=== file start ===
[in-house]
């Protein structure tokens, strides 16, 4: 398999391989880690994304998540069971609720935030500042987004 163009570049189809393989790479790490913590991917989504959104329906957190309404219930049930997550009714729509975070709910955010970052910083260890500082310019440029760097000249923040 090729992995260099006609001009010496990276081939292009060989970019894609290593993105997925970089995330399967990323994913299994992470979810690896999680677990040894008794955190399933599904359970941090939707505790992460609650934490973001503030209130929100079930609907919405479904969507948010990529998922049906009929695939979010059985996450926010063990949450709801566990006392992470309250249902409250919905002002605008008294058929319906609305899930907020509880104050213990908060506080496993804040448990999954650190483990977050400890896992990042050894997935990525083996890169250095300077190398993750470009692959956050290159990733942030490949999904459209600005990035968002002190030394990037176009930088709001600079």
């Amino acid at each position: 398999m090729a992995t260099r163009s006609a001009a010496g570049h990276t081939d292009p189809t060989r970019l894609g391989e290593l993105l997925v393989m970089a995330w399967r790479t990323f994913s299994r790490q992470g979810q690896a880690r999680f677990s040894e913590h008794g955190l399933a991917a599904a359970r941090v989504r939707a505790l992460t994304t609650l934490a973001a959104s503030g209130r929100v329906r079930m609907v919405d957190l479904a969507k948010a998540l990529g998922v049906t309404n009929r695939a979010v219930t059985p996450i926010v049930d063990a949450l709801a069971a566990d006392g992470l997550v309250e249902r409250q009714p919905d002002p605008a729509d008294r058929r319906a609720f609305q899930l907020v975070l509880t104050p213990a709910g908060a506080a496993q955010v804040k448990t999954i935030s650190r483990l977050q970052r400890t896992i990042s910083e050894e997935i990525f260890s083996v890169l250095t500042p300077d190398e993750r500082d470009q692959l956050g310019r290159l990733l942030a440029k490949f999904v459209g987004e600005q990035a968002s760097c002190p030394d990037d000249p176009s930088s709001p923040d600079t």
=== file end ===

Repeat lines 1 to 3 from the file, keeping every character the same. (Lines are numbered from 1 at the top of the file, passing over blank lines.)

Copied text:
[in-house]
């Protein structure tokens, strides 16, 4: 398999391989880690994304998540069971609720935030500042987004 163009570049189809393989790479790490913590991917989504959104329906957190309404219930049930997550009714729509975070709910955010970052910083260890500082310019440029760097000249923040 090729992995260099006609001009010496990276081939292009060989970019894609290593993105997925970089995330399967990323994913299994992470979810690896999680677990040894008794955190399933599904359970941090939707505790992460609650934490973001503030209130929100079930609907919405479904969507948010990529998922049906009929695939979010059985996450926010063990949450709801566990006392992470309250249902409250919905002002605008008294058929319906609305899930907020509880104050213990908060506080496993804040448990999954650190483990977050400890896992990042050894997935990525083996890169250095300077190398993750470009692959956050290159990733942030490949999904459209600005990035968002002190030394990037176009930088709001600079």
């Amino acid at each position: 398999m090729a992995t260099r163009s006609a001009a010496g570049h990276t081939d292009p189809t060989r970019l894609g391989e290593l993105l997925v393989m970089a995330w399967r790479t990323f994913s299994r790490q992470g979810q690896a880690r999680f677990s040894e913590h008794g955190l399933a991917a599904a359970r941090v989504r939707a505790l992460t994304t609650l934490a973001a959104s503030g209130r929100v329906r079930m609907v919405d957190l479904a969507k948010a998540l990529g998922v049906t309404n009929r695939a979010v219930t059985p996450i926010v049930d063990a949450l709801a069971a566990d006392g992470l997550v309250e249902r409250q009714p919905d002002p605008a729509d008294r058929r319906a609720f609305q899930l907020v975070l509880t104050p213990a709910g908060a506080a496993q955010v804040k448990t999954i935030s650190r483990l977050q970052r400890t896992i990042s910083e050894e997935i990525f260890s083996v890169l250095t500042p300077d190398e993750r500082d470009q692959l956050g310019r290159l990733l942030a440029k490949f999904v459209g987004e600005q990035a968002s760097c002190p030394d990037d000249p176009s930088s709001p923040d600079t």